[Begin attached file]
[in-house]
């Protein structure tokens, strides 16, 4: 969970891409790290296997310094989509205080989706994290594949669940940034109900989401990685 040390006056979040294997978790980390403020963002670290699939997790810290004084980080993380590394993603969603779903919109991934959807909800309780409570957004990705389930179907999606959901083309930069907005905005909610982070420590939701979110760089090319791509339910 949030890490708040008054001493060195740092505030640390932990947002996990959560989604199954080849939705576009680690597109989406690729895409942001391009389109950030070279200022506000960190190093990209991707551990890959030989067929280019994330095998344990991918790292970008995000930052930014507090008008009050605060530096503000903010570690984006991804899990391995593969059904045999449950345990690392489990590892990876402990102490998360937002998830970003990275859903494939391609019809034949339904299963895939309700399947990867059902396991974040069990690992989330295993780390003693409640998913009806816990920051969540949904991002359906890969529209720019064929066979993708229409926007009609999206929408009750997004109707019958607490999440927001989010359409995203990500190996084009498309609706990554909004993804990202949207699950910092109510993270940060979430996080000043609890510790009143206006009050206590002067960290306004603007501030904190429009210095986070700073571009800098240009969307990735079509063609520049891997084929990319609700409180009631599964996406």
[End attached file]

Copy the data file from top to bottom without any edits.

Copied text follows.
[in-house]
């Protein structure tokens, strides 16, 4: 969970891409790290296997310094989509205080989706994290594949669940940034109900989401990685 040390006056979040294997978790980390403020963002670290699939997790810290004084980080993380590394993603969603779903919109991934959807909800309780409570957004990705389930179907999606959901083309930069907005905005909610982070420590939701979110760089090319791509339910 949030890490708040008054001493060195740092505030640390932990947002996990959560989604199954080849939705576009680690597109989406690729895409942001391009389109950030070279200022506000960190190093990209991707551990890959030989067929280019994330095998344990991918790292970008995000930052930014507090008008009050605060530096503000903010570690984006991804899990391995593969059904045999449950345990690392489990590892990876402990102490998360937002998830970003990275859903494939391609019809034949339904299963895939309700399947990867059902396991974040069990690992989330295993780390003693409640998913009806816990920051969540949904991002359906890969529209720019064929066979993708229409926007009609999206929408009750997004109707019958607490999440927001989010359409995203990500190996084009498309609706990554909004993804990202949207699950910092109510993270940060979430996080000043609890510790009143206006009050206590002067960290306004603007501030904190429009210095986070700073571009800098240009969307990735079509063609520049891997084929990319609700409180009631599964996406």